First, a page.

[Freegis-list] ArcInfo to Free conversion
09 Jan 2001 11:20:10 -0800
On 09 Jan 2001 11:42:34 -0600, wrote:
(BTW, as far as we know ArcInfo 8 objects are all but unusable
> without the $10,000 SDE add-on!)
Ah, that makes more sense to me as far as pricing goes.
Otherwise, there is no training to be lost,
> because nobody here has any training! (Maniacal laughter in background...)
This allows you more flexibility
> Previous work was done by a self-taught employee who left before really sharing
> any expertise. My experience with ArcInfo is minimal and I basically do heads-up
> corrections on existing parcel maps.
ArcView doesn't satisfy those needs?
Yes, our basic mission is to get parcel
> data out--probably over the Web.
There are tons of Java based viewers if that's what you want. However, a
serious approach to this would require you to put some work into the
system. And at that point, the person putting in the work should be able
to use Free software.
One or two other employees will have to
> actively use the data to overlay, e.g., a soil map and then calculate the new
> areas of the different soil types inside a land parcel.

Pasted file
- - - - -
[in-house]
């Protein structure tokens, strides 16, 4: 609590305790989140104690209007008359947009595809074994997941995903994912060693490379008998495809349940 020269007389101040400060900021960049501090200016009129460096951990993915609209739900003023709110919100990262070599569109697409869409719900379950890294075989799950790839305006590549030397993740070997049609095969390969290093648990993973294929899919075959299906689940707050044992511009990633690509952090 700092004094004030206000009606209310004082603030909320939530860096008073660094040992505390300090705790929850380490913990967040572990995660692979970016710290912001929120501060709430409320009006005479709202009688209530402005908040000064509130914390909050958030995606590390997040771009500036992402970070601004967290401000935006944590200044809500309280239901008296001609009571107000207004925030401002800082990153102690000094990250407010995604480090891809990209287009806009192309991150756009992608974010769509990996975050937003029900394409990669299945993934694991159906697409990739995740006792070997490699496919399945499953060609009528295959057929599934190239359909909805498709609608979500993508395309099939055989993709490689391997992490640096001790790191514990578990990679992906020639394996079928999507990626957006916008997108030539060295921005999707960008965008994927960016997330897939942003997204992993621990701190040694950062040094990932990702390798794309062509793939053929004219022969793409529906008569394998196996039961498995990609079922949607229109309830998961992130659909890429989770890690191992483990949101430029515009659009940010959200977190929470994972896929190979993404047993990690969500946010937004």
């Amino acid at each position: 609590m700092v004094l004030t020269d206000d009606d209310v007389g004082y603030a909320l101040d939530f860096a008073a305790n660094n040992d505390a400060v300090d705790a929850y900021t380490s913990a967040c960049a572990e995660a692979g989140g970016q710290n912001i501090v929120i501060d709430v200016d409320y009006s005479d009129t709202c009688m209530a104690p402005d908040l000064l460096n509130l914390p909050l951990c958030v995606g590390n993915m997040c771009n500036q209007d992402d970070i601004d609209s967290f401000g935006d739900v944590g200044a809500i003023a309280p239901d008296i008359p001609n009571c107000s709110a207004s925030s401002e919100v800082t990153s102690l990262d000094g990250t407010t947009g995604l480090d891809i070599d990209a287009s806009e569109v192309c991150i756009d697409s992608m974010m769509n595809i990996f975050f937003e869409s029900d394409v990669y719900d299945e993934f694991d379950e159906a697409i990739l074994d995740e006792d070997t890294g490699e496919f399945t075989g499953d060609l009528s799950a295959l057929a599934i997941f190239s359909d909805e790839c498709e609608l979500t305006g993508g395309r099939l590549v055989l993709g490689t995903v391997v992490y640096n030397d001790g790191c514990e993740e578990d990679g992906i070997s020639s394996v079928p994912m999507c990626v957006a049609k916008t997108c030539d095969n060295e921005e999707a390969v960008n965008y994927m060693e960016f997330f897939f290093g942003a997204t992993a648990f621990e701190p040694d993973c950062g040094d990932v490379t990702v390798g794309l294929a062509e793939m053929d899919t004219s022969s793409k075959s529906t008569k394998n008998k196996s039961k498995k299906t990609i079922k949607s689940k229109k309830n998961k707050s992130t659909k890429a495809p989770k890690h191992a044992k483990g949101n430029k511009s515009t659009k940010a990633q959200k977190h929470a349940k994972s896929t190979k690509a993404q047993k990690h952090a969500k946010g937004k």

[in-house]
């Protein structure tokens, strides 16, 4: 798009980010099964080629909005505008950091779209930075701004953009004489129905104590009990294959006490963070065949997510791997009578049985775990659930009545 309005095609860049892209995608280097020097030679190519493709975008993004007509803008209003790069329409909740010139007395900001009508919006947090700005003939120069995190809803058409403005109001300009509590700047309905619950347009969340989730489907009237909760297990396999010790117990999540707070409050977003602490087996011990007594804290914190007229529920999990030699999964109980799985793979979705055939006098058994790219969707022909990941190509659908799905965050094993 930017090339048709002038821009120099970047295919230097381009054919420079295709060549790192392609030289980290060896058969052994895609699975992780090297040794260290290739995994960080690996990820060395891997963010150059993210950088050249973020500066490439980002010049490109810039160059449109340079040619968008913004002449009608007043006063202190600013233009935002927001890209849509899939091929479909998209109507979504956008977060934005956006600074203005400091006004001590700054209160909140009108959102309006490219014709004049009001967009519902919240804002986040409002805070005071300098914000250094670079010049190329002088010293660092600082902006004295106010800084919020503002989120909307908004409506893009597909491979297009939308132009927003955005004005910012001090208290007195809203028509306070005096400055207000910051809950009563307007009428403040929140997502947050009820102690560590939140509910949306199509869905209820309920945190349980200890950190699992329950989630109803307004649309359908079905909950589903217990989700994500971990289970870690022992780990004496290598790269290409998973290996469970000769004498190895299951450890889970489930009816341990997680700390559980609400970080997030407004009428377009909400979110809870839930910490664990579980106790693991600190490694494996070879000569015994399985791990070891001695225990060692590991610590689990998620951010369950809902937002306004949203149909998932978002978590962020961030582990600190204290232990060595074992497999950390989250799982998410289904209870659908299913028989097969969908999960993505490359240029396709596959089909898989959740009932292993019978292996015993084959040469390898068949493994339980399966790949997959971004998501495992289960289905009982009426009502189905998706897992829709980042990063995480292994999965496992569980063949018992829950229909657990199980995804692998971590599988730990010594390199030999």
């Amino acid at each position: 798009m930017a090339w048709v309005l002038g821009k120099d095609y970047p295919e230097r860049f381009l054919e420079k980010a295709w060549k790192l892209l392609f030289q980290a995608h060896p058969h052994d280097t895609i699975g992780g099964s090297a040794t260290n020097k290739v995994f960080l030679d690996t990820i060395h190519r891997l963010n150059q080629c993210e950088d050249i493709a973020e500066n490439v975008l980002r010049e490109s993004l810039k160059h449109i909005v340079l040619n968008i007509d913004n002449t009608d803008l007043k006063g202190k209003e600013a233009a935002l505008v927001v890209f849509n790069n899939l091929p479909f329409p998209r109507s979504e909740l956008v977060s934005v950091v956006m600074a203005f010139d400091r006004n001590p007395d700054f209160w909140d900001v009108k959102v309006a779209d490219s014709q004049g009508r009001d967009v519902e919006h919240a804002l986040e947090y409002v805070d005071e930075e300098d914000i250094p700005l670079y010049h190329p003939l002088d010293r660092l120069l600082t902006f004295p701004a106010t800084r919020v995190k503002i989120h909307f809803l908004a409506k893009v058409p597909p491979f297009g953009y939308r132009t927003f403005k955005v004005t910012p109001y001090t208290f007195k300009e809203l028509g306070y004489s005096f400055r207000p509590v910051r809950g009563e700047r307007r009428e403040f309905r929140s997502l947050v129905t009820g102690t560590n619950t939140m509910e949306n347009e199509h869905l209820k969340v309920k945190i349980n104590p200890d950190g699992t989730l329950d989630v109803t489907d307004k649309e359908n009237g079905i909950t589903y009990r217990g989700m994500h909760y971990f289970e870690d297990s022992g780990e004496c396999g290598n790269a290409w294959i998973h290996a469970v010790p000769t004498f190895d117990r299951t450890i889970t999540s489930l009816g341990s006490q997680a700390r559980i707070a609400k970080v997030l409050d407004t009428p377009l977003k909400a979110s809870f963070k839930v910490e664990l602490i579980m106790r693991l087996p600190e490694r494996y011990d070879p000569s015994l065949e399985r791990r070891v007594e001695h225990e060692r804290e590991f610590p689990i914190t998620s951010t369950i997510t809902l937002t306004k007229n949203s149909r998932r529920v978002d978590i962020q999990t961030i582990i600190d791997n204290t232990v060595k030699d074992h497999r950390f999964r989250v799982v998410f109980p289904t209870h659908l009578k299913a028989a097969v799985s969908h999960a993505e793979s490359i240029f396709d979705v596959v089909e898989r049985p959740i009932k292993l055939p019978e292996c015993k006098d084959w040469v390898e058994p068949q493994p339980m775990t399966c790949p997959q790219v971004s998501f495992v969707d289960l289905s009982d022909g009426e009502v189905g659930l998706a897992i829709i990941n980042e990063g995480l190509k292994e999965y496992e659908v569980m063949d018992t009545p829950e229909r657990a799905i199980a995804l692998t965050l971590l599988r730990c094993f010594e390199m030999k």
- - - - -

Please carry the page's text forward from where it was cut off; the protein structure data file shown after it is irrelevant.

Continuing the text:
Classic arcview, just a simple overlay. I suspect GRASS can do this
really easily as well.
That's as far as others
> will be involved: one or two interactive users doing low-level user stuff, and
> many others looking (drilling down into) at parcel maps on a Web page or in a
> Windows app. But doesn't tcl/tk run native on Windows? That's the impression I
> get from ActiveState ActivePython. Can GRASS (running on Linux) be a server to
> Windows clients?
so it seems you have:
-2 users/maintainers doing overlays, both currently semi-trained
-many users who want to see maps.
Sounds like you could get a GRASS system to do this. The maintainers
generate, modify and unpdate parcels. Since they are only two it really
doesn't matter what software/os they use (as long as they are willing to
learn about computers in general).
The more general users should have access to a web server that can take
the data and subset it for the location they want. Mr. Netler reffered
to some urls that probably have the relevant information.
Do consider what your needs will be four years down the road though. A
GIS is a "system" meaning that humans will be involved with it and
changing it over time. As it becomes more useful, more uses of it arise.